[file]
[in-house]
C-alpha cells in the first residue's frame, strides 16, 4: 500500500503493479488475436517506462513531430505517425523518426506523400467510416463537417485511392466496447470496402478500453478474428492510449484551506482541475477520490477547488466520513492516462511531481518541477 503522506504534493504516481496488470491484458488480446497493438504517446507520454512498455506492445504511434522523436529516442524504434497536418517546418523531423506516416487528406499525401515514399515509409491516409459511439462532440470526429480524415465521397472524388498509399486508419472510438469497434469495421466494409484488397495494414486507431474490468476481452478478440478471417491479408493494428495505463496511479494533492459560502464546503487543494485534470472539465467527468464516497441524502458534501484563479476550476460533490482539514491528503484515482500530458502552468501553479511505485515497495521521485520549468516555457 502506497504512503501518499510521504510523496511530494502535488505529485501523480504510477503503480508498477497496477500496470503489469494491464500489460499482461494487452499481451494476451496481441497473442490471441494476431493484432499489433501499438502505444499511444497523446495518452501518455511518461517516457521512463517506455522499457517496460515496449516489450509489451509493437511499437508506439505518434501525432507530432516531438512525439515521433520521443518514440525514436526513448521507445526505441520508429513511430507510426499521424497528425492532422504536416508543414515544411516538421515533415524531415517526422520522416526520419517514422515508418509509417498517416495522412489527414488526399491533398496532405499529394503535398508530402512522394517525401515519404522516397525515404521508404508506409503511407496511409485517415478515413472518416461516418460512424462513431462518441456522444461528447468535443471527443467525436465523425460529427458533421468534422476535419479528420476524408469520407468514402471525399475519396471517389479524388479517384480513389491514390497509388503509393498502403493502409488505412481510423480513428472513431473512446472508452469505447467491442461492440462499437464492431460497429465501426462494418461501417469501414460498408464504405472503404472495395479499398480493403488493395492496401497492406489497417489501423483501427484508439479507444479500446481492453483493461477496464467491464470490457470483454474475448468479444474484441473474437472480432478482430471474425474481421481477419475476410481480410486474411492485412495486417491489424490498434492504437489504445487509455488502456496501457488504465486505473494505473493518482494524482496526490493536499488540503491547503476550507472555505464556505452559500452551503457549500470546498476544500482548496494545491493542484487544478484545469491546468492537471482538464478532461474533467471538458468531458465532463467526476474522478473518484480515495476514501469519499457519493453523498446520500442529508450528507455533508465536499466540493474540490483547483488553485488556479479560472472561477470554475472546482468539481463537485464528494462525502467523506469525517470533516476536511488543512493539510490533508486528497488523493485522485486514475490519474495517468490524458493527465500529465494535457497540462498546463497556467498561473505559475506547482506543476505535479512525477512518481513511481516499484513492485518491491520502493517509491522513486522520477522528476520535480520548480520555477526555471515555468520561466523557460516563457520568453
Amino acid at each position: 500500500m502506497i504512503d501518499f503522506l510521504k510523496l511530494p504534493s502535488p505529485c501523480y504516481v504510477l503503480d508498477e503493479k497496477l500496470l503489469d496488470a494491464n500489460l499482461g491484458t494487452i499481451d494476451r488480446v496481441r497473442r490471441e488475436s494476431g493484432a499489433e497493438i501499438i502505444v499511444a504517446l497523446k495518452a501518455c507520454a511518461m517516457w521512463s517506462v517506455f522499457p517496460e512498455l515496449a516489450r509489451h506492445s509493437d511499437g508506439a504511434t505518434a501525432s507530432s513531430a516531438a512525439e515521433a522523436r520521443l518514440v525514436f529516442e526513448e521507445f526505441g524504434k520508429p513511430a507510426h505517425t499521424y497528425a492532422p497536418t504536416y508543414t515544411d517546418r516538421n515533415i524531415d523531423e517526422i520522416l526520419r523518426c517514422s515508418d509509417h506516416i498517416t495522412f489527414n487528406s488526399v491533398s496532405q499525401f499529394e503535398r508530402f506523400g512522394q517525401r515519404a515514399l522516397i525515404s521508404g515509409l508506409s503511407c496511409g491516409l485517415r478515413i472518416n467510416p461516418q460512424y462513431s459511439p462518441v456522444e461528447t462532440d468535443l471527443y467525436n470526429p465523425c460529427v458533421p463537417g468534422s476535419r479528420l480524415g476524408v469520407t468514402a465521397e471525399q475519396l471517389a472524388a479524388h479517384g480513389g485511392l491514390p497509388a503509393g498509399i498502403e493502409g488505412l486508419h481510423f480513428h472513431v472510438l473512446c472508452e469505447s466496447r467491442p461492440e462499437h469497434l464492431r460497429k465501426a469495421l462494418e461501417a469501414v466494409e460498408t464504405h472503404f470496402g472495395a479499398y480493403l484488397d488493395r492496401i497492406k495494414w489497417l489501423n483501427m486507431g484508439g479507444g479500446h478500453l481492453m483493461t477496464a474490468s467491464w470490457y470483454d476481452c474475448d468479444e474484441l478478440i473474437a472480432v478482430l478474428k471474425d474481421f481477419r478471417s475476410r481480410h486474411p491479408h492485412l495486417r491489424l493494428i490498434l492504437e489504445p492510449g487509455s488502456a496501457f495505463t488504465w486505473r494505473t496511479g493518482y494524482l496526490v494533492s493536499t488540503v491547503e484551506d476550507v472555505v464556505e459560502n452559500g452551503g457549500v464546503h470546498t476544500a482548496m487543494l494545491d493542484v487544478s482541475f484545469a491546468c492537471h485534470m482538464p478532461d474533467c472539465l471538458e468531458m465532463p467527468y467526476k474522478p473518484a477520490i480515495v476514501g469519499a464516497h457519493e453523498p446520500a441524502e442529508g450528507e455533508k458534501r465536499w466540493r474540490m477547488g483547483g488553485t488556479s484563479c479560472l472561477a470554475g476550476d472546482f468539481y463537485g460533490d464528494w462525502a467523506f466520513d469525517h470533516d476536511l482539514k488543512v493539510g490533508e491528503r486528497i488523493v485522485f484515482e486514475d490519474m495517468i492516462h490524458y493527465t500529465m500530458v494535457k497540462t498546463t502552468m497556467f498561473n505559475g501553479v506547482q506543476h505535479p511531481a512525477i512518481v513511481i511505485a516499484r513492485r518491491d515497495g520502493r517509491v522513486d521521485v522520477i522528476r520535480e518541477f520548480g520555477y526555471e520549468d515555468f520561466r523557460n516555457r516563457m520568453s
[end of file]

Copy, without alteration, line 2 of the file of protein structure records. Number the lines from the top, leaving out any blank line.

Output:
C-alpha cells in the first residue's frame, strides 16, 4: 500500500503493479488475436517506462513531430505517425523518426506523400467510416463537417485511392466496447470496402478500453478474428492510449484551506482541475477520490477547488466520513492516462511531481518541477 503522506504534493504516481496488470491484458488480446497493438504517446507520454512498455506492445504511434522523436529516442524504434497536418517546418523531423506516416487528406499525401515514399515509409491516409459511439462532440470526429480524415465521397472524388498509399486508419472510438469497434469495421466494409484488397495494414486507431474490468476481452478478440478471417491479408493494428495505463496511479494533492459560502464546503487543494485534470472539465467527468464516497441524502458534501484563479476550476460533490482539514491528503484515482500530458502552468501553479511505485515497495521521485520549468516555457 502506497504512503501518499510521504510523496511530494502535488505529485501523480504510477503503480508498477497496477500496470503489469494491464500489460499482461494487452499481451494476451496481441497473442490471441494476431493484432499489433501499438502505444499511444497523446495518452501518455511518461517516457521512463517506455522499457517496460515496449516489450509489451509493437511499437508506439505518434501525432507530432516531438512525439515521433520521443518514440525514436526513448521507445526505441520508429513511430507510426499521424497528425492532422504536416508543414515544411516538421515533415524531415517526422520522416526520419517514422515508418509509417498517416495522412489527414488526399491533398496532405499529394503535398508530402512522394517525401515519404522516397525515404521508404508506409503511407496511409485517415478515413472518416461516418460512424462513431462518441456522444461528447468535443471527443467525436465523425460529427458533421468534422476535419479528420476524408469520407468514402471525399475519396471517389479524388479517384480513389491514390497509388503509393498502403493502409488505412481510423480513428472513431473512446472508452469505447467491442461492440462499437464492431460497429465501426462494418461501417469501414460498408464504405472503404472495395479499398480493403488493395492496401497492406489497417489501423483501427484508439479507444479500446481492453483493461477496464467491464470490457470483454474475448468479444474484441473474437472480432478482430471474425474481421481477419475476410481480410486474411492485412495486417491489424490498434492504437489504445487509455488502456496501457488504465486505473494505473493518482494524482496526490493536499488540503491547503476550507472555505464556505452559500452551503457549500470546498476544500482548496494545491493542484487544478484545469491546468492537471482538464478532461474533467471538458468531458465532463467526476474522478473518484480515495476514501469519499457519493453523498446520500442529508450528507455533508465536499466540493474540490483547483488553485488556479479560472472561477470554475472546482468539481463537485464528494462525502467523506469525517470533516476536511488543512493539510490533508486528497488523493485522485486514475490519474495517468490524458493527465500529465494535457497540462498546463497556467498561473505559475506547482506543476505535479512525477512518481513511481516499484513492485518491491520502493517509491522513486522520477522528476520535480520548480520555477526555471515555468520561466523557460516563457520568453